Carcel's orange baby alpaca capsule on

BERLIN Shop. For a change.

The eco-centric preorder platform Sardin has precisely that in mind. The Berlin/N.Y. start-up, which counts Parley for the Oceans as its primary partner, seeks to address issues such as overproduction, unjust work conditions and polluting practices within the fashion industry, as well as upping the fashion ante in the sustainable apparel market.

Online since September, Sardin has successively featured six exclusive capsules from Elliss, Phipps, 1017 Alyx 95M Visual, E.L.V. Denim, Rex and, most recently, Carcel, for a 30 day pre-order window. These “mindful brands,” as Sardin chief executive officer and founder Rune Orloff calls them, produce only what has been ordered on the site, thereafter shipping the products to customers using environmentally conscious packaging and shipping methods.

With the help of former Selfridge’s Designer Studio buyer Ruth Hickman, the brands spotlighted on Sardin have been chosen from an aesthetic point of view. “I hope we won’t be a sustainable web shop per se, but a place for the coolest brands out there,” Orloff declared. From a commercial standpoint, Sardin only supports and features brands “that take mindful steps in cleaning their supply chains, utilizing sustainable resources and tackling social issues.”

First up was London-based Elliss, whose designer Elliss Solomon created a Sardin-only collection of her organic and recycled jersey underwear and layer-wear in prints paying homage to historical suffragettes and activists. San Francisco born Spencer Phipps, who debuted his first namesake men’s wear collection in Paris last January, combined signature prints with functional styles for Sardin. Matthew Williams channeled bespoke and upcycling for three Alyx Visual must-have men’s basics, an approach shared by E.L.V. Denim, which created eight exclusive jeans pieces of deadstock denim for its Sardin capsule. For Rex, Hickman scoured the U.K. for a one-off selection of locally sourced vintage pieces, while Carcel, a Danish knitwear brand produced by women in prison in Cusco, Peru aptly went orange for its baby alpaca Sardin special. Next up in 2019: Ganni.

Proceeds from each sale are donated to environmental initiatives the world over, thus inviting shoppers to be a funding partner in concepts contributing to a cleaner planet. “Let power of purchase lead the way for positive change” is a key tenet of Sardin’s philosophy. And to see the fruits of this philosophy in practice, “Our next big thing is really to work closer with our partner Parley for the Oceans,” Orloff told WWD. “With them we will start developing a bunch of new exciting concepts based on upcycled Oceans plastic debris. Most important for us is to clearly bridge the gap between product innovation and the end-users.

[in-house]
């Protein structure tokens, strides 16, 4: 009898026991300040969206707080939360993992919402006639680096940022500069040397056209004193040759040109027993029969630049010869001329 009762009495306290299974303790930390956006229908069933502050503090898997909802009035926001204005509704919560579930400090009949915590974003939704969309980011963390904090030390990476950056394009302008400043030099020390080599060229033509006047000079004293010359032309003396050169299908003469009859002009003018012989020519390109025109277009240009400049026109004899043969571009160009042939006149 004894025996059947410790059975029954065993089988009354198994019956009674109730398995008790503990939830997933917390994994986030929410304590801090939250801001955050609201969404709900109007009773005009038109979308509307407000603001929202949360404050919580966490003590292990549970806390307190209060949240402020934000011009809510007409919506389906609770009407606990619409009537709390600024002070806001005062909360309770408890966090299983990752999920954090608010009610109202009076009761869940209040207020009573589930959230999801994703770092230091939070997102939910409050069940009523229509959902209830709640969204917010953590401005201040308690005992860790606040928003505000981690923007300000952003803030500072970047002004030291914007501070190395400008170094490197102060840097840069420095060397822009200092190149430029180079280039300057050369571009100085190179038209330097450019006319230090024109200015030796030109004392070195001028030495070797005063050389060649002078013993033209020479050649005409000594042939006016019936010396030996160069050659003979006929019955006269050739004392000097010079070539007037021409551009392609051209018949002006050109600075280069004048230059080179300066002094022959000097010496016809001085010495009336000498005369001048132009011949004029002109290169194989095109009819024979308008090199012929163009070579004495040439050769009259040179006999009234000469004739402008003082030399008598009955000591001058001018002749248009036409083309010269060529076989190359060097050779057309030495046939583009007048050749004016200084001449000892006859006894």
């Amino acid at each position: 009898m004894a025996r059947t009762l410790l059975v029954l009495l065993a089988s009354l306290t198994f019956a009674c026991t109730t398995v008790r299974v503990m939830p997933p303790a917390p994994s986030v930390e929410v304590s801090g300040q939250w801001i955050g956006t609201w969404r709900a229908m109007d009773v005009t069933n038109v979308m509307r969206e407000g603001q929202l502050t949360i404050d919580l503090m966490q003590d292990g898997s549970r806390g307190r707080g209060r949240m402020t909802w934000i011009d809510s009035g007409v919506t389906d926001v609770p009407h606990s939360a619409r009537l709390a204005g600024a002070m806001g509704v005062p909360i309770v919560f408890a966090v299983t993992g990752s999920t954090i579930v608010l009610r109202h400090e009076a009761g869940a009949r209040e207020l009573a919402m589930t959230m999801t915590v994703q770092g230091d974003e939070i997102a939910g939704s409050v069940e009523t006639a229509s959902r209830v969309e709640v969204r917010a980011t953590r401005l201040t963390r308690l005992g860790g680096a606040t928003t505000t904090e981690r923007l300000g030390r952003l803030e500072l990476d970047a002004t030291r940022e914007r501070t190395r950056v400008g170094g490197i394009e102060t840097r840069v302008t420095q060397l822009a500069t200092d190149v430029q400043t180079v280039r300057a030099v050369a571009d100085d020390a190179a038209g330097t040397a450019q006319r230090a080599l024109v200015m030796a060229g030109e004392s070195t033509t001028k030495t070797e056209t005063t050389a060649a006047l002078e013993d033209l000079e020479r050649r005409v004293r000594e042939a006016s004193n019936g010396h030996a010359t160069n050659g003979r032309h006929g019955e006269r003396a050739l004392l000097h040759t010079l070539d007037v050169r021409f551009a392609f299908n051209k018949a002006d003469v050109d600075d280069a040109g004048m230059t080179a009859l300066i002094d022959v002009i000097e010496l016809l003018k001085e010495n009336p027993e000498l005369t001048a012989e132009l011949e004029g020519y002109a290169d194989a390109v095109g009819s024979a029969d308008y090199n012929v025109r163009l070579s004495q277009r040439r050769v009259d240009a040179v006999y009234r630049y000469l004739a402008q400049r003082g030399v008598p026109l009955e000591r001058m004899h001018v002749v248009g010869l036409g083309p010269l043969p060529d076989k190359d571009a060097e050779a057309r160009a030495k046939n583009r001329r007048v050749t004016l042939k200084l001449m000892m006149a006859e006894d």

“Most great ideas never get a chance at the consumer level — due to pricing policies, minimums and routine,” he continued. “We need to acknowledge demand at a much earlier stage in order to forecast to minimize waste and accelerate positive products.”

As with all start-ups, Sardin is on a learning curve. “We’ve established a very interesting audience that seem engaged with our topic,” Orloff said. “Going forward — we need to get more people outside of the ‘bubble’ to believe in the new methods,” he acknowledged. “We believe that great design will enable this — not necessarily the sustainable story.”

One bump, and a considerable one, is getting consumers to embrace the pre-order process, which is one of Sardin’s key concepts to eliminate unwanted overproduction. “But we’ve definitely learned that people are very used to shopping fast and with all the advantages of stock availability. Next day delivery, unlimited return policies, try at-home programs just to name a few.

“There will always be plenty of bumps on planet start-up, but it seems totally straightforward for us at this point,” said the ceo, who together with cofounder Oliver Kann have more than 20 years of experience in the fashion and lifestyle industries. Working with companies such as Mykita, Adidas, Y-3, Henrik Vibskov and Design Hotels to name a few, they lead brand strategy, product roll-out and global business development.

Orloff pointed out that Sardin’s new shopping concept “takes time to introduce and time to flourish. So our constant 30-day limited-edition program can seem a little stressful from an operative point of view. Carcel, for example, closes today [Dec. 14] even though it would be nice to keep that collection running much longer.”

And where do sardines come in? As the site informs its audience, Sardin was inspired by “the humble sardine — their spirit of collectivity and collaboration reminds one that small efforts can create big change.”